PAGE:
Midnight: the witching hour, a haunted time, moment of epiphany. It is at this moment that our swaggering national bard, epic chanter of democracy, becomes a tender and delicate solitary, who addresses something wordless and imperishable inside himself, which he would free and let roam in the world.
Walt Whitman’s “A Clear Midnight,” the final poem in the cluster “From Noon to Starry Night” in the 1881 edition of Leaves of Grass, has such spaciousness that I have to remind myself the entire poem consists of one sentence made up of forty-two words. It is only four lines long: one quatrain. And yet it enacts a threshold experience, a visionary crossing, an incantation that delivers a sense of overpowering spiritual immensity.
This is thy hour O Soul, thy free flight into the wordless,
Away from books, away from art, the day erased, the lesson done,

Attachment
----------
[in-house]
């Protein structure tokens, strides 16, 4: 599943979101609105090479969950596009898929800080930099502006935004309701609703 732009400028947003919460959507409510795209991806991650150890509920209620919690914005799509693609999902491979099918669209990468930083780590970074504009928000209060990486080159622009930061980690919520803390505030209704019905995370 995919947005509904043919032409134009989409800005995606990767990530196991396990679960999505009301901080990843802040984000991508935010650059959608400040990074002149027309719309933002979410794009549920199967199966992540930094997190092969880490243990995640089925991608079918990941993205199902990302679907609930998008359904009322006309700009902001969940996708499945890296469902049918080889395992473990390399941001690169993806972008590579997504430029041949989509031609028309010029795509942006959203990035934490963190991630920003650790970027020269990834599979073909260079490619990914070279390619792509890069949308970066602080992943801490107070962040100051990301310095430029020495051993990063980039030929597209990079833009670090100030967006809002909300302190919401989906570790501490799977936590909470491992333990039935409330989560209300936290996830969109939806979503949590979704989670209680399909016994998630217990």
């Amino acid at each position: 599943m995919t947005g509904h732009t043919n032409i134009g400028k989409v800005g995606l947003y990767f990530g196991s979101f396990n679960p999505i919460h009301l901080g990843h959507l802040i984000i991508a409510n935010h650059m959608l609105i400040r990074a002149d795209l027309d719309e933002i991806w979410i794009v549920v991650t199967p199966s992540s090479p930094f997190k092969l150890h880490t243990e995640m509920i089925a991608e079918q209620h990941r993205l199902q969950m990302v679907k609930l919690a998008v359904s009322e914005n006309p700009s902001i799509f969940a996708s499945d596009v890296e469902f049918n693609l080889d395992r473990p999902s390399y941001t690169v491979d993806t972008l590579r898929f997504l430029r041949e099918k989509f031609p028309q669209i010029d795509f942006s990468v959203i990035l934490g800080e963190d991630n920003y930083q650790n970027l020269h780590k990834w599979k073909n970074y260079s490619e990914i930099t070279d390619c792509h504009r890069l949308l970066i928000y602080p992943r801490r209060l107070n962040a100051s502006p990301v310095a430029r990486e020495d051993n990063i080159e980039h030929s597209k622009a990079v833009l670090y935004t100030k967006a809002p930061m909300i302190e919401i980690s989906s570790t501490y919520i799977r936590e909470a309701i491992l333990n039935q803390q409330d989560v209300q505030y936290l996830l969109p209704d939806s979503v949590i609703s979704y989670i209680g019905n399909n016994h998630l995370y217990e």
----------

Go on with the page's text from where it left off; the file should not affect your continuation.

Thee fully forth emerging, silent, gazing, pondering the themes
thou lovest best,
Night, sleep, death, and the stars.
Whitman’s poem exemplifies the correspondence between our inner and outer worlds. It is all about transport, about the imagination in cooperation and harmony with the universe. Whitman seems to address his soul to achieve that harmony. This is a dramatic utterance, but it is also a conjuration. Whitman is playing a magician to his own soul on our behalf. The real addressee of the incantation is the reader who exists on the distant horizon of the poem. I cannot help but feel that one part of the poem’s meaning is that the reader, too, has an imperishable soul. The poem wants to trigger that soul to dwell on the eternal. It would release something wordless and equivalent into any of us who read it.